Understanding The Johnson Street Dispute


Marc Stier

President, West Mt. Airy Neighbors


Reprinted from the Mt. Airy Times Express and Germantown Courier, September 22, 2004


The current dispute over the West Johnson Street properties has been among the most complicated and contentious issues WMAN has dealt with in the six years I have been involved in the organization. I would like to explain to the communities of Mt. Airy and Germantown what this issue is about and, also, what it is not about.

What This Dispute Is About

The fundamental issue for WMAN in this dispute is the protection of two historic and architecturally impressive buildings. Anyone who has seen the Nugent Home, more recently known as Edgewood or Edgemont, knows that it is an architectural masterpiece. While the aesthetic charms of the Presser Home, more recently known as Mt. Airy Commons, are more subtle, it too is a special building that was designed by two notable Philadelphia architects, Paul and Seymour Davis. The Presser Home is linked to the life of a very important Philadelphian, Theodore Presser, whose music publishing company and magazine, The Etude, was internationally famous. In addition, both the Nugent Home and the Presser Home are important because they are among the earliest examples of a once-new phenomenon: an institution created to care for the elderly in their retirement.

These buildings have long been a concern of West Mt. Airy Neighbors, West Central Germantown Neighbors, and the other community associations in the area. Two years ago we worked to close the personal care facility in the buildings. We were concerned, first, because the facility treated its residents abominably and created a nuisance for the neighborhood. We also were distressed because the conditions of these two once beautiful buildings—and the lovely gardens between them—had severely deteriorated. Neighbors—and those who walked or drove through the neighborhood—were appalled by the decline into shabbiness of two buildings that had for years adorned the community.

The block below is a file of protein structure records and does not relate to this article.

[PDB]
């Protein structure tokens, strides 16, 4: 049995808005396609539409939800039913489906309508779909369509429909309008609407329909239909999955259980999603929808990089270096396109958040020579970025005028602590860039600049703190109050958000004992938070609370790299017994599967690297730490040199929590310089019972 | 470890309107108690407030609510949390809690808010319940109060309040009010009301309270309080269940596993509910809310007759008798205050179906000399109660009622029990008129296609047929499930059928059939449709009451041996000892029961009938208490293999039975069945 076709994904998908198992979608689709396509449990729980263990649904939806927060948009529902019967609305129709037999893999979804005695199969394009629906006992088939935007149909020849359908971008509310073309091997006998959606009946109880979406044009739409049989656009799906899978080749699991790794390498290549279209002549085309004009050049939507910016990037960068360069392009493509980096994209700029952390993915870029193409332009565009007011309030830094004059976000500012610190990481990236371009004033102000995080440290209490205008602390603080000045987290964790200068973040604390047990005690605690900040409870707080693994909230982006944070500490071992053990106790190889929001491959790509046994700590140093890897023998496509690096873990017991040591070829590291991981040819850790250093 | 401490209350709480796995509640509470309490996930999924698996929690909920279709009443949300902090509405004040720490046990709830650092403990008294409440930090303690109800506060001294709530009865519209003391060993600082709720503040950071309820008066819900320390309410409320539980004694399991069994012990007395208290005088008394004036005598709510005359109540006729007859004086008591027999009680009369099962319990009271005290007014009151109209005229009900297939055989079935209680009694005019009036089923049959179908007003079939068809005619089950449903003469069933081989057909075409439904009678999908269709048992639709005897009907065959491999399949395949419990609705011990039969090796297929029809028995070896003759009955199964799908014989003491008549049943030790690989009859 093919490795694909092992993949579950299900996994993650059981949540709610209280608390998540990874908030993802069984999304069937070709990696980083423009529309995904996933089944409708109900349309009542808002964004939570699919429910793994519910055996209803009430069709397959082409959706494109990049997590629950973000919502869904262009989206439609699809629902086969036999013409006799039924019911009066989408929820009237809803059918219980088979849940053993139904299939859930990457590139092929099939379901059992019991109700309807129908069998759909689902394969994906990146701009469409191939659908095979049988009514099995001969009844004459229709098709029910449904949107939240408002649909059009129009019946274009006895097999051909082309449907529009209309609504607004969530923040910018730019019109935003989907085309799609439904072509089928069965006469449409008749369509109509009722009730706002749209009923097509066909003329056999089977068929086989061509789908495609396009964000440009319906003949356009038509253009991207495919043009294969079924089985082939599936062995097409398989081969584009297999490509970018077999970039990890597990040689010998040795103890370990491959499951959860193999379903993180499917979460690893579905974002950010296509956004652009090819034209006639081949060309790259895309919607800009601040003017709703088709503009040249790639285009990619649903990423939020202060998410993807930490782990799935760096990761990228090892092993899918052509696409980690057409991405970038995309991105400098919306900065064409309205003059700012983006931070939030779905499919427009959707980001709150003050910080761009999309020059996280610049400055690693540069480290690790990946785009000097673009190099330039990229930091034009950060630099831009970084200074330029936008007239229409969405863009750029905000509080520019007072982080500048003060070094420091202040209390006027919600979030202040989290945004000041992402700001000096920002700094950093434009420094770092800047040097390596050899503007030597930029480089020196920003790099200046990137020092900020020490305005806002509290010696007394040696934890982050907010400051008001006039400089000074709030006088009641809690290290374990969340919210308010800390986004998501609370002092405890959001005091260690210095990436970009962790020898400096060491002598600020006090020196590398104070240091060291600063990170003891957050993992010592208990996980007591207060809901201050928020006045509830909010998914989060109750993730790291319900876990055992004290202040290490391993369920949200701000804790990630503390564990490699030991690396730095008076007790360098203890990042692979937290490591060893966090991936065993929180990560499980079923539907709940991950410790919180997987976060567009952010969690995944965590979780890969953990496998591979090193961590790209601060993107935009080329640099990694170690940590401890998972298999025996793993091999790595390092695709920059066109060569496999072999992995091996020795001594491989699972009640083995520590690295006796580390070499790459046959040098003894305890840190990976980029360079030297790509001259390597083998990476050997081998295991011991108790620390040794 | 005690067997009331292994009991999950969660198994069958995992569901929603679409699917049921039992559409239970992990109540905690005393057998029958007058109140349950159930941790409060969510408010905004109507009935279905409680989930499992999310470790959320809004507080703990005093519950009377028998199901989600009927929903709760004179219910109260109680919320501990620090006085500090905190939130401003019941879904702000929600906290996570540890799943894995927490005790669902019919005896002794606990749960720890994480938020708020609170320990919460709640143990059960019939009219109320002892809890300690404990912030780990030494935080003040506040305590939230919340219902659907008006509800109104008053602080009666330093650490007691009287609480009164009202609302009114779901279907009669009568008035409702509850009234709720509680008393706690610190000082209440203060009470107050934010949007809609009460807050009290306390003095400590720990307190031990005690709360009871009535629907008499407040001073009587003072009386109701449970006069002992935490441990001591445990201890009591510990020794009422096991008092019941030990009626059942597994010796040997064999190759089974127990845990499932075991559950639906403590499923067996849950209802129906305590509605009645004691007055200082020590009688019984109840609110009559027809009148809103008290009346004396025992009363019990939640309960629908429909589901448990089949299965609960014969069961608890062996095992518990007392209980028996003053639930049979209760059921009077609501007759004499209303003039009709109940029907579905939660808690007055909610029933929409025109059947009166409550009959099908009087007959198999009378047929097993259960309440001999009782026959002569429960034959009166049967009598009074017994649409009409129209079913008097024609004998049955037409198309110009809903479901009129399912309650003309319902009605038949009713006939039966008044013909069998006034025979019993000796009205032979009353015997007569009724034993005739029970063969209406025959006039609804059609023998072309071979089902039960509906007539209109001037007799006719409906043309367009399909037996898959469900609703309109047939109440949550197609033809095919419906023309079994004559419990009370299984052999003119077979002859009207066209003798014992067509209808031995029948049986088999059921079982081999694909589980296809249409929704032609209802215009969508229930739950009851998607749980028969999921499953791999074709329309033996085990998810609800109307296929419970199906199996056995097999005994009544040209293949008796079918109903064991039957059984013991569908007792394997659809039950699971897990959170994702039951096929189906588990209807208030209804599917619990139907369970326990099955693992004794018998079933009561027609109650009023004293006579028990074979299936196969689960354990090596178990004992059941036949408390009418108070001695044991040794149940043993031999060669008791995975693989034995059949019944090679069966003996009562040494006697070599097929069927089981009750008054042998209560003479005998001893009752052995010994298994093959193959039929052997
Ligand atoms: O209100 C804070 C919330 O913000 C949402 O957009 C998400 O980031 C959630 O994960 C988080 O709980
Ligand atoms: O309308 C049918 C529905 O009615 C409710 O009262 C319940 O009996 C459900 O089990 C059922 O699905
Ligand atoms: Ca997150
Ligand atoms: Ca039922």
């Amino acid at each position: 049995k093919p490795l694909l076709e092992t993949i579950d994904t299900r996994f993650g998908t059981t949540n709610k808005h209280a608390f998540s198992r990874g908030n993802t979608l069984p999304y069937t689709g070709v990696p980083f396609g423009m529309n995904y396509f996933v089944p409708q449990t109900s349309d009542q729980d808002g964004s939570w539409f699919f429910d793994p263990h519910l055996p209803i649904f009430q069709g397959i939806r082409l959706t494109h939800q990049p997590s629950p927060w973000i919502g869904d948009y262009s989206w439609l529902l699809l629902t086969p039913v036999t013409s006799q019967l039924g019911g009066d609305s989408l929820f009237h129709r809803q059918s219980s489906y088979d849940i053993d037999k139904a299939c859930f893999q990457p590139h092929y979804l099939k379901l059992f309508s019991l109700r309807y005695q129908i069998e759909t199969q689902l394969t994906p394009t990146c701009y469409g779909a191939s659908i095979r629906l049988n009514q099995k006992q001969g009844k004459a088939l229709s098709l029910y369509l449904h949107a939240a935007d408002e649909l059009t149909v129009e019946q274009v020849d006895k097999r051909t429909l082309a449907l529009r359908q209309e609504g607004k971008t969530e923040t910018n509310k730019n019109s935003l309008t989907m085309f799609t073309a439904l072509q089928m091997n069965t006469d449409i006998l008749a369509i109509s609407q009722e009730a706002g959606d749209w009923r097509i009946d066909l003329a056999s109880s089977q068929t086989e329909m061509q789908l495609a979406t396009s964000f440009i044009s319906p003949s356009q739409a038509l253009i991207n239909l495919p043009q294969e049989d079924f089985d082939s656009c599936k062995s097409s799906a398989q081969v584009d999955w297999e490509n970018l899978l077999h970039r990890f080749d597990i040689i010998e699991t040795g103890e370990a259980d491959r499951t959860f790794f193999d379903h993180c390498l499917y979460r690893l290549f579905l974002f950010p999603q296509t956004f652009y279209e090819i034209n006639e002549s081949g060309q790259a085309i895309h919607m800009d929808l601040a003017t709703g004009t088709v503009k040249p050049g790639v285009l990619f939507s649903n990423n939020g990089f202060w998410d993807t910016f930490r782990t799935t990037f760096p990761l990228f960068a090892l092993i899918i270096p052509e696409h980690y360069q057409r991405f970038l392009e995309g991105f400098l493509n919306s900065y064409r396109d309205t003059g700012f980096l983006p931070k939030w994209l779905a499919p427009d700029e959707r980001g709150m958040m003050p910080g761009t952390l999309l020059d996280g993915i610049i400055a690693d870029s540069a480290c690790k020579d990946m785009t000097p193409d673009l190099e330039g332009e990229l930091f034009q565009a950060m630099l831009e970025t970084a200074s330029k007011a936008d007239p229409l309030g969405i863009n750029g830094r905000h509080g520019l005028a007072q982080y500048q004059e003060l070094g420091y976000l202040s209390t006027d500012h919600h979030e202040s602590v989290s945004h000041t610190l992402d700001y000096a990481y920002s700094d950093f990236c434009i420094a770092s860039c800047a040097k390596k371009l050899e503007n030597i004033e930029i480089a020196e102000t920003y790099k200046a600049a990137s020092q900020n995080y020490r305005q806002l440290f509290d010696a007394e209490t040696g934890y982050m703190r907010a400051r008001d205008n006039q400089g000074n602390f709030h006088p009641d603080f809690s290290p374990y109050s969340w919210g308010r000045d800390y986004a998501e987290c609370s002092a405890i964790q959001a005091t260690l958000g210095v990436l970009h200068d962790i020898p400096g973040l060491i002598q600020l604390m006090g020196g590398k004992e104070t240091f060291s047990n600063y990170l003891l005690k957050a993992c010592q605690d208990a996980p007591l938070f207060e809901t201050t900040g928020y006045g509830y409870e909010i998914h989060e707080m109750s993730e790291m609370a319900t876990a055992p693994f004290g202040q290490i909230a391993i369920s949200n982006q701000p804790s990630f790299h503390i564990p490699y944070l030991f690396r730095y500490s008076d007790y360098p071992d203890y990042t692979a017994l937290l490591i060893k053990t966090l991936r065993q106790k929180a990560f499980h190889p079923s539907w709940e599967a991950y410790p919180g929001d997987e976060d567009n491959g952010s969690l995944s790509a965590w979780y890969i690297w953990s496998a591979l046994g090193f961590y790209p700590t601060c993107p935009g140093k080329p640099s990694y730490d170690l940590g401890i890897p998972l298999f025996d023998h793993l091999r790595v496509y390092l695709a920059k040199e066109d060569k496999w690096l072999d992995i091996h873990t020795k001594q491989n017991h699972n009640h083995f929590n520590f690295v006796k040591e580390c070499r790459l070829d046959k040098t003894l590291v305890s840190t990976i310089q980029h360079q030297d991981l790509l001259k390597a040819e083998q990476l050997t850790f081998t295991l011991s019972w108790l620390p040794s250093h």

Once the personal care facilities were closed, we waited to see who might purchase the properties. Some of us were relieved when Blair Christian Academy took an option to buy them. Blair has been a good neighbor and we thought both buildings would be renovated for the school. To our distress, however, it soon became apparent that Blair intended to demolish the Presser Home. So, in March of 2004, some of the leaders of the community organizations began to talk about protecting the buildings by applying to the Historical Commission to have them listed on the Philadelphia Register of Historic Buildings. The energy of our volunteer organizations lagged when Blair withdrew from a zoning hearing in April. Thus the whole community owes an enormous debt to Stephen Anderson, a neighbor of the buildings and an architect, who applied to have the Presser Home designated in early June. More recently, John Gallery of the Preservation Alliance submitted an application for the Nugent Home.

Impacting Your World Christian Center now wants to join with Blair Christian Academy to purchase the properties. We were impressed when we met their Pastor, Ray Barnard. Impacting Your World Christian Center is a church that is making important contributions to its members and the broader community. The sheer size of the 3000 member church—and the parking and traffic problems its presence on the narrow Johnson Street might create—worries some neighbors. But no one has any doubt that Impacting Your World would be a wonderful addition both to this neighborhood and to West Mt. Airy in general.